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Landscapes of Power

Selected Papers from the XV Oxford University Byzantine Society International Graduate Conference


Edited By Maximilian Lau, Caterina Franchi and Morgan Di Rodi

This volume contains selected papers from the XV International Graduate Conference, highlighting the latest scholarship from a new generation of Late Antique and Byzantine scholars from around the world. The theme of the conference explored the interaction between power and the natural and human environments of Byzantium, an interaction that is an essential part of the empire’s legacy. This legacy has come down to us through buildings, literature, history and more, and has proved enduring enough to intrigue and fascinate scholars centuries after the fall of Constantinople. From religion and trade at the end of Antiquity, imperial propaganda and diplomacy at the end of the first millennium, to culture and conquest under the Komnenian and Palaeologan dynasties – this volume demonstrates the length and breadth of the forays being made by young academics into the still often undiscovered country of the Late Antique and Byzantine world.
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Exploring Ecclesiastical Landscapes: Holy Men in the Peloponnese During the Middle Byzantine Period and their Role in the Formation of Religious Landscapes in the Region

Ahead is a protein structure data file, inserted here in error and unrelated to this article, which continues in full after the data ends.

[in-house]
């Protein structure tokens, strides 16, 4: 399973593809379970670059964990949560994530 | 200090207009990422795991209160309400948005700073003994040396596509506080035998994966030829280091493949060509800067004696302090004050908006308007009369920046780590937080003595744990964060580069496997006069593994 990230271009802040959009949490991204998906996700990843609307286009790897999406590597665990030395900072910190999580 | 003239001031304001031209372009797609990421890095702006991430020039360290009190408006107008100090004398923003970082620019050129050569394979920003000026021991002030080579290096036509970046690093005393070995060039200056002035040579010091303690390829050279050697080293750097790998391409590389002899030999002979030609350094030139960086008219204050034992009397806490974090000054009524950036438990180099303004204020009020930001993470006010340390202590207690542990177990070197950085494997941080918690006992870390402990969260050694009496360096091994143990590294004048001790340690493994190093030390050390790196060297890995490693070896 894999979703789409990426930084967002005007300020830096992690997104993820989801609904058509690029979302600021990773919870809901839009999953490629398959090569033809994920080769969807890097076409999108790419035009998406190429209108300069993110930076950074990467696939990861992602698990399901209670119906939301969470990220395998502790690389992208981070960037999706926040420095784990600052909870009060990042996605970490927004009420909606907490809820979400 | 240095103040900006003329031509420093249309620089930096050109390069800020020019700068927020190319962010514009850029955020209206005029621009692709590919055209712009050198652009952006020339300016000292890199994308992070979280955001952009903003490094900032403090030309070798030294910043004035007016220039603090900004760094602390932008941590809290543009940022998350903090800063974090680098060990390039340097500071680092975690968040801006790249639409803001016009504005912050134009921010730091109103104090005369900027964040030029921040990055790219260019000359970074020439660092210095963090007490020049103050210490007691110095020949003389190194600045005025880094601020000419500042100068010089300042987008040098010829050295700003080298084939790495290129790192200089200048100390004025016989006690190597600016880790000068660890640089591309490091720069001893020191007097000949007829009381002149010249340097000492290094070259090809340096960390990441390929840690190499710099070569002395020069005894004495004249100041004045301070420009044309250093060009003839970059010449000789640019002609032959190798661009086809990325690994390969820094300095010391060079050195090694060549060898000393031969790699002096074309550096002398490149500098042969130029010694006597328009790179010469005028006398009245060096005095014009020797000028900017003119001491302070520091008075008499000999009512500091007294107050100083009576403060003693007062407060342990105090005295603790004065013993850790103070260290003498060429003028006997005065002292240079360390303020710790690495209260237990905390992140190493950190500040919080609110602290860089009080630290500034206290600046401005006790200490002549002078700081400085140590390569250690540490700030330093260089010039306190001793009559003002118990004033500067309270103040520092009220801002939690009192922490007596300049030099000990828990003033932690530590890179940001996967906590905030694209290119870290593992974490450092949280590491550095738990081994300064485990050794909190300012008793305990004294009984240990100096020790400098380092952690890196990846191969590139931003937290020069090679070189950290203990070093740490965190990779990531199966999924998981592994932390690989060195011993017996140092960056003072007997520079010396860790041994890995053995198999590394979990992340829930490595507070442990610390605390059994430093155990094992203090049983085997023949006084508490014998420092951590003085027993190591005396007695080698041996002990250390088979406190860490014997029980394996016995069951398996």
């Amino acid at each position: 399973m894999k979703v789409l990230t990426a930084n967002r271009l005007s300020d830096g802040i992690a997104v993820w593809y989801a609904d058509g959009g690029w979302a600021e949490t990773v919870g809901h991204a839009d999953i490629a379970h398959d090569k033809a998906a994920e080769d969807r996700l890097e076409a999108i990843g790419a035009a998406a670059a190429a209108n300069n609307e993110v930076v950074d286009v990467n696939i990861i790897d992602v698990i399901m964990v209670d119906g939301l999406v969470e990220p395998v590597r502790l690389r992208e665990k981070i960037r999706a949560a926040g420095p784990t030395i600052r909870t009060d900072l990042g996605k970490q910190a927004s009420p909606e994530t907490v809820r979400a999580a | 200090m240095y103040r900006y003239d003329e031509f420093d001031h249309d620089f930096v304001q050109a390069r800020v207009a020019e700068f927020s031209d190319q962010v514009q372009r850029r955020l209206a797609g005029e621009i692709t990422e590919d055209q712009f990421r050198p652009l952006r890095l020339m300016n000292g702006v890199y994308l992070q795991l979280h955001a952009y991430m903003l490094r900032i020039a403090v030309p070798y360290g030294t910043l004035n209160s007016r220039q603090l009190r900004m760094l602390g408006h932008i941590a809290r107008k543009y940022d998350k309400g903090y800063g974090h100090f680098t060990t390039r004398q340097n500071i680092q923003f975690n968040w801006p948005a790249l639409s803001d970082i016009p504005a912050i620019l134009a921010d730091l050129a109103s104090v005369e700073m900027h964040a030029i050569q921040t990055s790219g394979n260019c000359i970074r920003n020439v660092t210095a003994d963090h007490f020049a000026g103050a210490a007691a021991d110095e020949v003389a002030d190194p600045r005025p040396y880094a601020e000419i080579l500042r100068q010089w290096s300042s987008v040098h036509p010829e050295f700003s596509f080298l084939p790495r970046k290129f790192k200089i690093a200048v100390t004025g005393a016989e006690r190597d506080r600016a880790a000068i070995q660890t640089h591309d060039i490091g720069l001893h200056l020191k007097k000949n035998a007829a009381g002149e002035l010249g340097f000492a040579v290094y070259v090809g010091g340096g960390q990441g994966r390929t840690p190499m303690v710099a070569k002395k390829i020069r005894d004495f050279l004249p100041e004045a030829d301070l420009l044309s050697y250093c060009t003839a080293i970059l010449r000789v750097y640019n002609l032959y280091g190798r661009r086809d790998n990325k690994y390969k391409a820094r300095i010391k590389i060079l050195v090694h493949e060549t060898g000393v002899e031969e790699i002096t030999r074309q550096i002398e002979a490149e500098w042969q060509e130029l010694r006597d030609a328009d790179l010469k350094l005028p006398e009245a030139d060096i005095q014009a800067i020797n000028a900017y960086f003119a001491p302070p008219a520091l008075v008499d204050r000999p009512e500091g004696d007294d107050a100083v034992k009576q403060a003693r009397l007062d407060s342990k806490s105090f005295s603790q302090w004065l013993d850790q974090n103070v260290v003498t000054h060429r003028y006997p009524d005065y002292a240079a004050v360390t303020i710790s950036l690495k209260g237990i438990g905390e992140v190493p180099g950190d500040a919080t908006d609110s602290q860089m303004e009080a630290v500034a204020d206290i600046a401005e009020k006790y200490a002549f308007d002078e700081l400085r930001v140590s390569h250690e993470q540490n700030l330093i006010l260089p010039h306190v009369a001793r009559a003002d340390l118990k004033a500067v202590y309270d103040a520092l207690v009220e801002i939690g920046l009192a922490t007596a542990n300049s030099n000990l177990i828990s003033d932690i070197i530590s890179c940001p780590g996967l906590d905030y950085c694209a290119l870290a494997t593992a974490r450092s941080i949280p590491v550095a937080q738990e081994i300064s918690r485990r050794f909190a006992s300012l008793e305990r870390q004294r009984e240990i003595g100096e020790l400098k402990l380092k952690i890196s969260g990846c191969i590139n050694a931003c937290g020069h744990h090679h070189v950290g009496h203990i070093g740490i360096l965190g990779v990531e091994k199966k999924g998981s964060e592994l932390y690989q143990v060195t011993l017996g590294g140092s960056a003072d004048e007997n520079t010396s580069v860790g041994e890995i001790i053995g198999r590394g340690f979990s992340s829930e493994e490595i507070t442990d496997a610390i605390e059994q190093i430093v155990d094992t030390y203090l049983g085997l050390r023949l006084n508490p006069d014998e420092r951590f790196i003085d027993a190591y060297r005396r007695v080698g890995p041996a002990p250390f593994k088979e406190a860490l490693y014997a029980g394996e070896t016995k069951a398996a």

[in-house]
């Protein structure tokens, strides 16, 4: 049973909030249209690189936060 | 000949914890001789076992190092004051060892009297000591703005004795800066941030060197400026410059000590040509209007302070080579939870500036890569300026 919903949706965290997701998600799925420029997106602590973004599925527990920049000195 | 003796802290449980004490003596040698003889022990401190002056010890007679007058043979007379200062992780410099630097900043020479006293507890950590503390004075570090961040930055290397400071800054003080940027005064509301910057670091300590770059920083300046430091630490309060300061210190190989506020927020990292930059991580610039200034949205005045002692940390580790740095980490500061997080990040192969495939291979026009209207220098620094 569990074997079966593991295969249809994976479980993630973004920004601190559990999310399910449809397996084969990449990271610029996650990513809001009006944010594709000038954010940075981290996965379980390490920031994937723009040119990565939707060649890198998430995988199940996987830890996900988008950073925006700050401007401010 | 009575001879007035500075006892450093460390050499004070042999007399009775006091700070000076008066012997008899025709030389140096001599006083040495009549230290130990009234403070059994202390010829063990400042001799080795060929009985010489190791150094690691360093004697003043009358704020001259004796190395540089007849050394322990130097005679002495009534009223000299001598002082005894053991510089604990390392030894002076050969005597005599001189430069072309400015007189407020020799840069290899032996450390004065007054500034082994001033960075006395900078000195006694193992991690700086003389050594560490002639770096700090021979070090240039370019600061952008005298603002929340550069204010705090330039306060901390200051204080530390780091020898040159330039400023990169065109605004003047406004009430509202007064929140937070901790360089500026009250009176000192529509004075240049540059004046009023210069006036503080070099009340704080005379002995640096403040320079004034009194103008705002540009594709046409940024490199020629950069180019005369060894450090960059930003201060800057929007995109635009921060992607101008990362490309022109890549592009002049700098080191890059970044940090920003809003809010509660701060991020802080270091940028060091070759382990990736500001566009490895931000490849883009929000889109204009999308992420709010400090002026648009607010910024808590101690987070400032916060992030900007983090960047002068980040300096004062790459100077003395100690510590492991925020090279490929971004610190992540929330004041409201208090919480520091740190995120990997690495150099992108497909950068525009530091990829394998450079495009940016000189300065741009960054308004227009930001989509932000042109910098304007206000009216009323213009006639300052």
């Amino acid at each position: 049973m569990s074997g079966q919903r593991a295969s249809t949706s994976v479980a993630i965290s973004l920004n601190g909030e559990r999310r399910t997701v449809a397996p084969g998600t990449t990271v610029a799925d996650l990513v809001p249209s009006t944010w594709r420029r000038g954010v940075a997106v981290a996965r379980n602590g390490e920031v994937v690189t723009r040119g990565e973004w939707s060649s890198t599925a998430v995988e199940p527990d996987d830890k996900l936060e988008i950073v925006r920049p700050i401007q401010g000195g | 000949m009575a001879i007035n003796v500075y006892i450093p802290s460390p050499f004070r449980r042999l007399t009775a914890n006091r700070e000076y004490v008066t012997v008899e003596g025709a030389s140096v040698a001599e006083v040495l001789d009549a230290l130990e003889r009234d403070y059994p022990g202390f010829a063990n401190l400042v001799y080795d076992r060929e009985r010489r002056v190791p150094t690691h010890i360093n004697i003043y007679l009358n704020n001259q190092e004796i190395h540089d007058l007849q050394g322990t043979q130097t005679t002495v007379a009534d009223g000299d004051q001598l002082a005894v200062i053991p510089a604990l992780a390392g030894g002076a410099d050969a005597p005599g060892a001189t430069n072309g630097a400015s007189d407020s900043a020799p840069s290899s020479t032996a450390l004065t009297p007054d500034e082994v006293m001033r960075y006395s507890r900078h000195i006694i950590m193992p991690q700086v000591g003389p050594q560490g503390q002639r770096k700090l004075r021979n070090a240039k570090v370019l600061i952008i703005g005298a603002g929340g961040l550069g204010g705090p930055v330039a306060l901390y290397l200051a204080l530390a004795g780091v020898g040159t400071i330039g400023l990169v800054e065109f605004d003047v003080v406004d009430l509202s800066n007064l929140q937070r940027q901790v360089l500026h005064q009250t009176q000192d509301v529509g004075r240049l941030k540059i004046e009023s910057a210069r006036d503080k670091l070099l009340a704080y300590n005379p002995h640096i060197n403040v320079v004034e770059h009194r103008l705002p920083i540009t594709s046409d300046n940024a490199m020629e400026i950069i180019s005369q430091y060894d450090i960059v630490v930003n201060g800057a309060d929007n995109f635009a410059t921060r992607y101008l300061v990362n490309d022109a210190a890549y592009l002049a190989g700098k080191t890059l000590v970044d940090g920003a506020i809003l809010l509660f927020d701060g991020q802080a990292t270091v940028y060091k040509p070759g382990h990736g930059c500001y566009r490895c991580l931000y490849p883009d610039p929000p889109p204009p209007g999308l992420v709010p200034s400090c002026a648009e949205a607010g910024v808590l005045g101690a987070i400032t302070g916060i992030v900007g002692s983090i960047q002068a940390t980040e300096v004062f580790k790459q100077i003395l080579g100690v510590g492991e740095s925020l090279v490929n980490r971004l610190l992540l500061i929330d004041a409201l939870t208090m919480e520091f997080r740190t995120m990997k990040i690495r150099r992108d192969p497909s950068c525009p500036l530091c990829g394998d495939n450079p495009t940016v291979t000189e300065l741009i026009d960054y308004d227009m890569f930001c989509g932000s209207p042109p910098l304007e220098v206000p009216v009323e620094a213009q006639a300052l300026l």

The eleventh and twelfth centuries saw an unprecedented surge in church building in the Peloponnese. Yet there is no strong evidence that any of these buildings are monastic.2 At first sight this would be surprising when one considers the hagiographical sources of the Middle Byzantine period, which point to a significant presence of wandering holy men and monks, travelling and preaching saints in Peloponnesian localities. Elsewhere in the Byzantine empire during this period the evidence indicates that holy men founded monastic houses and communities; and their presence was instrumental in church building activity and in forming a monastic landscape in various regions.3

← 143 | 144 → In the Peloponnese, however, holy men were not the typical founders of monasteries, which poses several intriguing questions. How and why did they act in various Peloponnesian localities? Is it possible that the Peloponnesian saints had a different agenda for their actions? Through parallel and complementary pathways, from monuments to texts, this paper investigates the role of Peloponnesian saints within local communities as portrayed in hagiographical accounts and, importantly, their implication for the type of churches created in the Peloponnesian countryside. By doing so, this paper provides a clearer understanding of the ecclesiastical landscape of the Peloponnese in the socio-political environment of the Middle Byzantine period.

Hagiography of the eighth and ninth period reveals several names of monks wandering around the Peloponnese. Saint Elias the Younger of Enna and his disciple, Daniel, travelled from Sicily to the Peloponnese and...

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